And, unhappily for Callaway, in recent years some Taiwan-based manufacturers have managed to get about 10,000 fake “Big Berthas” a year into Japan.


When Callaway convinced Japanese customs officials to crack down on counterfeits earlier this year, some Japanese smelled a scandal.

Customs officials in January suddenly blocked the import of all Callaway clubs except those handled directly by Sumitomo or other importers who had obtained Callaway’s express permission.

Big Bertha drivers imported through Sumitomo were selling at the time for about $500 each. But independent traders could get them for $200 or less in the United States and resell them here at much lower markups. To many, the action by customs looked like a blatant attempt to shut down sales of the cheaper parallel-import Big Berthas in order to maintain high-priced monopoly sales through Sumitomo.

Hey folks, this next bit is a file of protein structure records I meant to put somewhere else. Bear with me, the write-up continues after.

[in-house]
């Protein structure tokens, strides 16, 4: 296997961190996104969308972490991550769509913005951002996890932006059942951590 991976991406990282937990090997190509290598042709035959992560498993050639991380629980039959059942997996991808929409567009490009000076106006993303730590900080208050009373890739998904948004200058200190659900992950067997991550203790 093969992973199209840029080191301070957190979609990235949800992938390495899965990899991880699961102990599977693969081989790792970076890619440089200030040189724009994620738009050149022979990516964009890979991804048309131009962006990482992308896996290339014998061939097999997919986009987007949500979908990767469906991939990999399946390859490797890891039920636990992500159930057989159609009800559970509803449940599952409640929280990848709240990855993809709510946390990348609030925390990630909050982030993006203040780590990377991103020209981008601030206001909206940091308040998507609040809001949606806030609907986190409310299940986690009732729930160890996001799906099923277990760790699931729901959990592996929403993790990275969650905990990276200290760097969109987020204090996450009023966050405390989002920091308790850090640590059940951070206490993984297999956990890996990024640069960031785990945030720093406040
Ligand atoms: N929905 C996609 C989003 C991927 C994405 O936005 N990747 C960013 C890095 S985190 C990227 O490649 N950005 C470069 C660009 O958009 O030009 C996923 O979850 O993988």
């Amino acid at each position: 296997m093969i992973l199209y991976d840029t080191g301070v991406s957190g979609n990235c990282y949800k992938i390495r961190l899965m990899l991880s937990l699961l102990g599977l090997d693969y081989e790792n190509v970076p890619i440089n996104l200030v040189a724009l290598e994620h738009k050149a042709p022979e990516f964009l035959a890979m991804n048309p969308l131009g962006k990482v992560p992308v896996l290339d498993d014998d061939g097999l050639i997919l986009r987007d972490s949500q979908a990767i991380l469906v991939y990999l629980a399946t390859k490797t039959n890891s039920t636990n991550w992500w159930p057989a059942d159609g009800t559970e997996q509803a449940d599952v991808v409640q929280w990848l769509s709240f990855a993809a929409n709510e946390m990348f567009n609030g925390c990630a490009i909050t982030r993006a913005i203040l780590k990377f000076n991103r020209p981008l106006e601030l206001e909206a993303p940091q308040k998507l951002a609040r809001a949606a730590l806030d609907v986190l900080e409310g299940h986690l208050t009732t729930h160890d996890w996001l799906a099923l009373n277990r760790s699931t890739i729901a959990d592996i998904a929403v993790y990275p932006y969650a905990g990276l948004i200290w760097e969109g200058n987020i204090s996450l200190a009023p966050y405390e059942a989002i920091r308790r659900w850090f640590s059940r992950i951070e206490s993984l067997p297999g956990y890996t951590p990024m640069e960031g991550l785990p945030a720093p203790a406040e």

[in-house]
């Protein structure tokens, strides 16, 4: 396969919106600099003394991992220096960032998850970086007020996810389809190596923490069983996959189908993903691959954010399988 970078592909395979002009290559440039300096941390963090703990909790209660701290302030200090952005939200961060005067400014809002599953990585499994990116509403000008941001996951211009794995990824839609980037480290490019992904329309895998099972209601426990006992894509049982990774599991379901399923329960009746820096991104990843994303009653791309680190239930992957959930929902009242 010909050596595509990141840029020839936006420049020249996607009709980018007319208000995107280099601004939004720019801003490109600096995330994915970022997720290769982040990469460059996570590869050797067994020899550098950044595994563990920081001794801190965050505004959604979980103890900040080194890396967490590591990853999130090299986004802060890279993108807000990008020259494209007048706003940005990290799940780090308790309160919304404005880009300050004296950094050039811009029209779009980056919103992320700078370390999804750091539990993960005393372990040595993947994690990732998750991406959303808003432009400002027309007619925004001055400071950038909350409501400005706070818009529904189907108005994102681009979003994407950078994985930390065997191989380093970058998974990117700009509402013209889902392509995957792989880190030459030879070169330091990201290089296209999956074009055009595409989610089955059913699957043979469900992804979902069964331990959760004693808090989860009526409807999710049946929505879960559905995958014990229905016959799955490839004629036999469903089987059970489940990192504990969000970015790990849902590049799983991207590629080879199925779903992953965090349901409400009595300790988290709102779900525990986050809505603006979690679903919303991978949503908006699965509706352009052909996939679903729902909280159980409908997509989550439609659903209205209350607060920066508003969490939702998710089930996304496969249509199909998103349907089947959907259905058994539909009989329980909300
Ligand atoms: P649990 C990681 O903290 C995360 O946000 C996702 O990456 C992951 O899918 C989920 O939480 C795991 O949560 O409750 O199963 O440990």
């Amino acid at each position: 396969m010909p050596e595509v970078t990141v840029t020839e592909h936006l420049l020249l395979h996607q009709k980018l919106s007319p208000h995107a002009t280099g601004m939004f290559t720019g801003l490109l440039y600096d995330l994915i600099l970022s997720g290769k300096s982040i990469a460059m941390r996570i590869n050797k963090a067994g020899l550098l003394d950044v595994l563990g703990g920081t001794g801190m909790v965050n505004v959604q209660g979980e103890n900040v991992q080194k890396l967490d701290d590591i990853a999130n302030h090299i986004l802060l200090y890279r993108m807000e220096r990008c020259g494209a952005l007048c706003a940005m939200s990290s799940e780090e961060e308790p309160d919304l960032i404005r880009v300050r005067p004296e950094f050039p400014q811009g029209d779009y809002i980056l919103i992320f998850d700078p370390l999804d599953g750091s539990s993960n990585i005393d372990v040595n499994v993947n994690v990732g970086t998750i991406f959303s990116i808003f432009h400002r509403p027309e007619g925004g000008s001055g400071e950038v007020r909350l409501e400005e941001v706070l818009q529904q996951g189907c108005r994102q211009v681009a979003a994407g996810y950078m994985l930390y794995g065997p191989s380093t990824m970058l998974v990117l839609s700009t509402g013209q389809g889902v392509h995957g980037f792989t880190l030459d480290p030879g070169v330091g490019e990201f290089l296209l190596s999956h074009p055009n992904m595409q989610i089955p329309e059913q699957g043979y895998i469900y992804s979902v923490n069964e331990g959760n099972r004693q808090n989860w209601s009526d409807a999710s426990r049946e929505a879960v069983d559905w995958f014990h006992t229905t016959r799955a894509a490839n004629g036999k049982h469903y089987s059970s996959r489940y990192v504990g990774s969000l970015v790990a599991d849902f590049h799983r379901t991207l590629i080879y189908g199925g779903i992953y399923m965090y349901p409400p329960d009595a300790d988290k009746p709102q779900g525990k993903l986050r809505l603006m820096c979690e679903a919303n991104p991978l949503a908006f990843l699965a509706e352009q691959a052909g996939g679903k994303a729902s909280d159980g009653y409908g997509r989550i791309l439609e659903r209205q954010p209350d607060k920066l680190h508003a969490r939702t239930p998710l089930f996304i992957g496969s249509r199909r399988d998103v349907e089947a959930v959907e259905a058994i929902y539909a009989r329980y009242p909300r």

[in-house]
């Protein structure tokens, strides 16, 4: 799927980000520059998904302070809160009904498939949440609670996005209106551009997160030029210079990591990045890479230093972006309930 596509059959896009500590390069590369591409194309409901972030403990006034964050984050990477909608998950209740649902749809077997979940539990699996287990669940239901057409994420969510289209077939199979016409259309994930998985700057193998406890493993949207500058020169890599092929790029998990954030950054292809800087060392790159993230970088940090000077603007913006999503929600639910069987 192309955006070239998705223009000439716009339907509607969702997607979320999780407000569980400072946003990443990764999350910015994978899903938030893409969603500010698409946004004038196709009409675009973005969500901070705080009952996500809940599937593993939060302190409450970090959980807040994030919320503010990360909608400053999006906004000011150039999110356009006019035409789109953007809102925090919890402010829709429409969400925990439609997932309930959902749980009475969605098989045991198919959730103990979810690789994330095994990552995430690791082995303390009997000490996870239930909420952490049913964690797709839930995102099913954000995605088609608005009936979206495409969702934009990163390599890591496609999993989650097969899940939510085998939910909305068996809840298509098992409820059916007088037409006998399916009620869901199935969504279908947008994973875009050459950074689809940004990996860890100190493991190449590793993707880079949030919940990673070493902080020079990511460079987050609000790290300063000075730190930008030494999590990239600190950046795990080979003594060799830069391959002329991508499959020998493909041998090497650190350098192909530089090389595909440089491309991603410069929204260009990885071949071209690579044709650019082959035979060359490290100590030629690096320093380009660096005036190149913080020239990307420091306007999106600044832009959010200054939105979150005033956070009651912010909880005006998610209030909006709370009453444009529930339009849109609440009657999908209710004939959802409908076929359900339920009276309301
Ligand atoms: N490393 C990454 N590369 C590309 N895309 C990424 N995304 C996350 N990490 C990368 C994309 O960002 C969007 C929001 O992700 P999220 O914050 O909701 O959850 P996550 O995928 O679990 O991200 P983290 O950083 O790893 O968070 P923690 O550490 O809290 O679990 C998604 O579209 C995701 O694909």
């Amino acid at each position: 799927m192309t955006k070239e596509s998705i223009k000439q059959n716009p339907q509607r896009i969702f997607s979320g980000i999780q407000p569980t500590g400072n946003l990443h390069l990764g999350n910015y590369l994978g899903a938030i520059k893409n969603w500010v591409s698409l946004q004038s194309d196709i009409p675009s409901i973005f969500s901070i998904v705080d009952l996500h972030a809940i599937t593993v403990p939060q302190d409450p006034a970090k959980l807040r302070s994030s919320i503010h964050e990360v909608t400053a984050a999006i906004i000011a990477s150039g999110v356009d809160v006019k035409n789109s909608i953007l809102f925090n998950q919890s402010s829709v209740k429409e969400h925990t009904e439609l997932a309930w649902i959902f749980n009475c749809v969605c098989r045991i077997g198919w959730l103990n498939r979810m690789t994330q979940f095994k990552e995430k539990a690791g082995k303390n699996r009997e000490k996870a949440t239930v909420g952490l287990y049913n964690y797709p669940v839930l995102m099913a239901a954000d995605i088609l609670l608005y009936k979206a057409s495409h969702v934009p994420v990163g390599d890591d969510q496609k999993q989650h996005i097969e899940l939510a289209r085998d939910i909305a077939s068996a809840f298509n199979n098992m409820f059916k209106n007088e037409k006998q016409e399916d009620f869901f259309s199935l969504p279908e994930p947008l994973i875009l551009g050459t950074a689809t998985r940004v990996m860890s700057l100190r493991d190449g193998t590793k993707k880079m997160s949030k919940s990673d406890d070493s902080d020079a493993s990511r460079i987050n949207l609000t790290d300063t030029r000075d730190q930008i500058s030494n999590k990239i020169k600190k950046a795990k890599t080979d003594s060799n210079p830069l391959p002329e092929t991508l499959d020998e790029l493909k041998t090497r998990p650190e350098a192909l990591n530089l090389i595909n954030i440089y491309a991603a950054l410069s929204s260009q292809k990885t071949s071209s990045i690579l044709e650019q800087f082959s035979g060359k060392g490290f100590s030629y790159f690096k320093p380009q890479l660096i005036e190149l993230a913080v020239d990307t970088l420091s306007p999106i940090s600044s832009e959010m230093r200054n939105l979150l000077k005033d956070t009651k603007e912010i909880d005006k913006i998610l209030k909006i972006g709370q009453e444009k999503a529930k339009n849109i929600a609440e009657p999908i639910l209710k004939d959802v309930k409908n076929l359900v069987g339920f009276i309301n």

Japanese magazines that had praised “Big Berthas” exploded with angry articles.


“The True Facts and the Repercussions of the Stopping of Callaway Parallel Imports! Will You Never Have Another Chance To Get Parallel Import Big Berthas!?” screamed a headline in Par Golf magazine.

“Callaway Moves to Destroy Parallel Imports,” declared Nikkei Trendy, a magazine specializing in coverage of popular new products. “Imports are Stopped by using Patent Rights as a Shield.”

Yasuo Nakagawa, Callaway’s Tokyo lawyer, said in an interview that the entire uproar resulted from Callaway’s determination to stop the import of fake clubs to Japan.